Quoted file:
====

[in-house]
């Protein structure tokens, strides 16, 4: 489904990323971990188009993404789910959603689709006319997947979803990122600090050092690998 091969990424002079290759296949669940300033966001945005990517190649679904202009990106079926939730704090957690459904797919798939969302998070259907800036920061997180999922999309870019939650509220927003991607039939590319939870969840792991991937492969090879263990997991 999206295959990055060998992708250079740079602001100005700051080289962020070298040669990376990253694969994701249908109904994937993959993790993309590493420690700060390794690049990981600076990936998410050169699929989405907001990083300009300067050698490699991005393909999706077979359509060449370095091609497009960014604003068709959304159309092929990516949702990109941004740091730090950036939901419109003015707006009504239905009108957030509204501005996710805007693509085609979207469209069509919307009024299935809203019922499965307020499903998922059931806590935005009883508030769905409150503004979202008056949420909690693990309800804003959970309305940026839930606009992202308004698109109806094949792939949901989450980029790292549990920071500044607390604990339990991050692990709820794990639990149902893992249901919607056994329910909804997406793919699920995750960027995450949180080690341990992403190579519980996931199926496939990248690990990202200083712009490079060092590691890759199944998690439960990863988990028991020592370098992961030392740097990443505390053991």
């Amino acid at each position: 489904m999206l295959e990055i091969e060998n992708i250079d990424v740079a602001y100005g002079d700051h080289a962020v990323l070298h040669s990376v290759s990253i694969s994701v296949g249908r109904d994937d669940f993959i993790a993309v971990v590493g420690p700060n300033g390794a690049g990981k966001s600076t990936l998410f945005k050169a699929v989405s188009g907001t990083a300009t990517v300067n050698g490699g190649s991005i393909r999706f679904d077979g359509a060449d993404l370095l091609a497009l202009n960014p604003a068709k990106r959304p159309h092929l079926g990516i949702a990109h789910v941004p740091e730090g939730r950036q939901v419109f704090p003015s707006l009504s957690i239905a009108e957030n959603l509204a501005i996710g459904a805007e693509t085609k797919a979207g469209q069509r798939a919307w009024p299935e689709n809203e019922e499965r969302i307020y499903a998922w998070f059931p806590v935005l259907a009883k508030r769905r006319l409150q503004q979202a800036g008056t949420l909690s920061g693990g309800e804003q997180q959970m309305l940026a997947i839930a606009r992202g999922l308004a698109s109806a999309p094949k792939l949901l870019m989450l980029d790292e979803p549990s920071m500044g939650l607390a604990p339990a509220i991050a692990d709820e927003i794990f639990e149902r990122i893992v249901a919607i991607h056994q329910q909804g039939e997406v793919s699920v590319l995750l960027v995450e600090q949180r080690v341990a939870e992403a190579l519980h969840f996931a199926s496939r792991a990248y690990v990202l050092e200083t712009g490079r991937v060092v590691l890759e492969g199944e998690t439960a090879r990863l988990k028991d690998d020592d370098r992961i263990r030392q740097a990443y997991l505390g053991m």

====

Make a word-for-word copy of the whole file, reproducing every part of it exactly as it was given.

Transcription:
[in-house]
């Protein structure tokens, strides 16, 4: 489904990323971990188009993404789910959603689709006319997947979803990122600090050092690998 091969990424002079290759296949669940300033966001945005990517190649679904202009990106079926939730704090957690459904797919798939969302998070259907800036920061997180999922999309870019939650509220927003991607039939590319939870969840792991991937492969090879263990997991 999206295959990055060998992708250079740079602001100005700051080289962020070298040669990376990253694969994701249908109904994937993959993790993309590493420690700060390794690049990981600076990936998410050169699929989405907001990083300009300067050698490699991005393909999706077979359509060449370095091609497009960014604003068709959304159309092929990516949702990109941004740091730090950036939901419109003015707006009504239905009108957030509204501005996710805007693509085609979207469209069509919307009024299935809203019922499965307020499903998922059931806590935005009883508030769905409150503004979202008056949420909690693990309800804003959970309305940026839930606009992202308004698109109806094949792939949901989450980029790292549990920071500044607390604990339990991050692990709820794990639990149902893992249901919607056994329910909804997406793919699920995750960027995450949180080690341990992403190579519980996931199926496939990248690990990202200083712009490079060092590691890759199944998690439960990863988990028991020592370098992961030392740097990443505390053991």
């Amino acid at each position: 489904m999206l295959e990055i091969e060998n992708i250079d990424v740079a602001y100005g002079d700051h080289a962020v990323l070298h040669s990376v290759s990253i694969s994701v296949g249908r109904d994937d669940f993959i993790a993309v971990v590493g420690p700060n300033g390794a690049g990981k966001s600076t990936l998410f945005k050169a699929v989405s188009g907001t990083a300009t990517v300067n050698g490699g190649s991005i393909r999706f679904d077979g359509a060449d993404l370095l091609a497009l202009n960014p604003a068709k990106r959304p159309h092929l079926g990516i949702a990109h789910v941004p740091e730090g939730r950036q939901v419109f704090p003015s707006l009504s957690i239905a009108e957030n959603l509204a501005i996710g459904a805007e693509t085609k797919a979207g469209q069509r798939a919307w009024p299935e689709n809203e019922e499965r969302i307020y499903a998922w998070f059931p806590v935005l259907a009883k508030r769905r006319l409150q503004q979202a800036g008056t949420l909690s920061g693990g309800e804003q997180q959970m309305l940026a997947i839930a606009r992202g999922l308004a698109s109806a999309p094949k792939l949901l870019m989450l980029d790292e979803p549990s920071m500044g939650l607390a604990p339990a509220i991050a692990d709820e927003i794990f639990e149902r990122i893992v249901a919607i991607h056994q329910q909804g039939e997406v793919s699920v590319l995750l960027v995450e600090q949180r080690v341990a939870e992403a190579l519980h969840f996931a199926s496939r792991a990248y690990v990202l050092e200083t712009g490079r991937v060092v590691l890759e492969g199944e998690t439960a090879r990863l988990k028991d690998d020592d370098r992961i263990r030392q740097a990443y997991l505390g053991m």